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Sweden Goes Negative

How low can you go?

On July 8th, the Riksbank – Sweden’s central bank – changed its deposit rate to negative 0.25 percent thereby becoming the first central bank to implement a negative interest rate policy.* Despite the boldness of this policy move, the news seemed to elude mainstream notice, but you can be sure that other central banks were playing close attention. Perhaps some commercial bankers as well.

Over the past eighteen months or so, central banks have consistently lowered lending rates to deal with the ongoing recession. These actions have brought rates closer and closer to zero, and prevailing thought has long been that interest rate policy was constrained by a zero lower bound [1]. Central Banks have fastidiously avoided negative interest rates and experts, including Ben Bernanke who co-authored a paper entitled Conducting Monetary Policy at Very Low Short-Term Interest Rates, argued that negative interest rates are not an option. This argument is usually based on the opinion that should interest rates fell into negative territory, consumers would remove money from the economy – presumably by stuffing cash into a mattress – rather than pay to keep it on deposit with a financial institution.

Will these beliefs change now that Sweden has dispelled the notion that you can’t take interest rates negative? Or has it? In actuality, Sweden has left its most important rate – the Repo Rate which actually serves as the benchmark for commercial lending – at a positive 0.25 percent. By changing only the deposit rate, the net effect is that commercial bank deposits held at the Riksbank will be charged, rather than receive, interest. Obviously, the primary objective is to goad banks into lending money by making it too costly for them to simply park money in cash accounts. This is quite different from a negative lending rate but it does send a very strong message nonetheless.

Now that the seal has been broken on sub-zero interest rates, will others consider this? It really is hard to imagine that the Federal Reserve could opt for such a drastic policy move – especially given Bernanke’s public stance against negative interest rates – but all bets could be off if the economy takes another dive as some suggest is possible.

Meanwhile, rumors swirl about the Bank of England as a possible candidate to also go negative, but I don’t see this as likely. Unlike Sweden, the Bank of England has engaged in substantial quantitative easing [2] to increase cash levels held by the country’s commercial banks. The Bank of England did this by purchasing assets held by the commercial banks, much of which was deemed too “toxic” for private buyers. This little buying spree cleaned up bank balance sheets supplying them with new, clean money that the government now fully expects to be made available for immediate lending to boost spending. Both England and Sweden had the same goal of increasing bank lending; England just went with the “carrot” approach while Sweden opted for the “stick”.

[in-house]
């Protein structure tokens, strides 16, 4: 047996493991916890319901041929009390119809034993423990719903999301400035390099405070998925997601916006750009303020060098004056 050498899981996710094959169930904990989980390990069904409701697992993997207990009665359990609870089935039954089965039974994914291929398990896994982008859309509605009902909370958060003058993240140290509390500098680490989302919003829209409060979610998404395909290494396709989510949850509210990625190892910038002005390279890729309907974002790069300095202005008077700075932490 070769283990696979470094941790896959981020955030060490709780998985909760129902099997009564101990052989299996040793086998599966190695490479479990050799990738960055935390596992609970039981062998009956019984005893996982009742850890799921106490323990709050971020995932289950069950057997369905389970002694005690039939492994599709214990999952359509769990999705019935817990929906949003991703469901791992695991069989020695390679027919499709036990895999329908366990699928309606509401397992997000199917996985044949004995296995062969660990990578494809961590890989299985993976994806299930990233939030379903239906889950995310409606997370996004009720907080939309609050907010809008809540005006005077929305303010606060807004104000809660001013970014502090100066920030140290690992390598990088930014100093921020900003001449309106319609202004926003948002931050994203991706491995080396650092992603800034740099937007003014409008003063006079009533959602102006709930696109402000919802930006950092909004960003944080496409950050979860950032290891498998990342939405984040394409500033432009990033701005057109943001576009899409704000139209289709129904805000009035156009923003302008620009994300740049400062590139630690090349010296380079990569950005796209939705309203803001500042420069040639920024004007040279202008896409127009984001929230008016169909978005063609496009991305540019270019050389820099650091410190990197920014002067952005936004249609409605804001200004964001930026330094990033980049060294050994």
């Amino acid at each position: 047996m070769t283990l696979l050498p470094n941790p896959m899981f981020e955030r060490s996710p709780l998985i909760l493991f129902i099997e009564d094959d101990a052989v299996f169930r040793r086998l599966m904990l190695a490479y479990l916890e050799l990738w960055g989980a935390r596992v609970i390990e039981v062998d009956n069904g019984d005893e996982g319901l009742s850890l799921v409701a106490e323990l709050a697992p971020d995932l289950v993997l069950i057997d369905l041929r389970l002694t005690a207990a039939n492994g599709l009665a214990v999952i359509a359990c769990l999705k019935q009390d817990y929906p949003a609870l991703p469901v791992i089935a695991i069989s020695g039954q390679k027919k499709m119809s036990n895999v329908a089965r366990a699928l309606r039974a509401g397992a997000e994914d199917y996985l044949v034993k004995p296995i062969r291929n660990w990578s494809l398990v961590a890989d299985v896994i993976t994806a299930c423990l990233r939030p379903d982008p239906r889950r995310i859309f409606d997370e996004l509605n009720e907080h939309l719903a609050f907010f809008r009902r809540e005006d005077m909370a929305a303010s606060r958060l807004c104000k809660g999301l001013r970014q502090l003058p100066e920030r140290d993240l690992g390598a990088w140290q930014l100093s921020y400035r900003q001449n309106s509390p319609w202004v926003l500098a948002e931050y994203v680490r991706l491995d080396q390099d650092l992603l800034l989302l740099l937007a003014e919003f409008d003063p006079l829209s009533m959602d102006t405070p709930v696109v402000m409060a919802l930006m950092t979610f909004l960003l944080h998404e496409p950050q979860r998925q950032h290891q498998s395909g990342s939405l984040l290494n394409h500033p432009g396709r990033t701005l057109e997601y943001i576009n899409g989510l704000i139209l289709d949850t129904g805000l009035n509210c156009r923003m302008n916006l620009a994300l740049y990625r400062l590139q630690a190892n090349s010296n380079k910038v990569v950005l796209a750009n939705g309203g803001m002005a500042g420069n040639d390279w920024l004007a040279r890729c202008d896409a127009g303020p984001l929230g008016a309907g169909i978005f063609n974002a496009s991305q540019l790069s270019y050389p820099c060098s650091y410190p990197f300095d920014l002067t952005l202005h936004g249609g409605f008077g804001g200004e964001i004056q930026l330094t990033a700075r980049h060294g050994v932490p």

In Sweden’s case, the Riksbank obviously believed that Swedish banks were already sufficiently-capitalized but just needed a little encouragement to get that money flowing. Having to pay interest for cash sitting in deposit accounts could provide that encouragement.

Still, British bankers have little reason to fell smug and would do well to take heed; now that the Bank of England has fumigated your balance sheets, you had best make with the lending. The British taxpayer has endured much lately and has taken on additional debt to fund the quantitative easing program, so being stingy with lending could force the government to take more direct action. The Monetary Policy Committee [3] is scheduled to meet next week and with the pound still struggling and the bank rate already at 0.5 percent, little interest rate headroom remains. If the sense is that the banks are hoarding cash, public pressure could force the government to follow Sweden’s lead.

* In 1971, the Bank of Switzerland did impose a negative rate for non-Swiss investors buying the Swiss franc. This was a move designed to ease the appreciation of the currency and did not apply to Swiss citizens or businesses.

About the Author

As a content writer specializing in the financial sector, Scott Boyd has produced educational materials and conducted market analysis for several of Canada’s leading financial institutions. Scott now contributes articles to OANDA’s Forex blog and is keenly interested in the factors affecting global currency prices.

This article is for general information purposes only. It is not investment advice or a solution to buy or sell securities. Opinions are the authors; not necessarily that of OANDA Corporation or any of its affiliates, subsidiaries, officers or directors. Leveraged trading is high risk and not suitable for all. You could lose all of your deposited funds.

Scott Boyd

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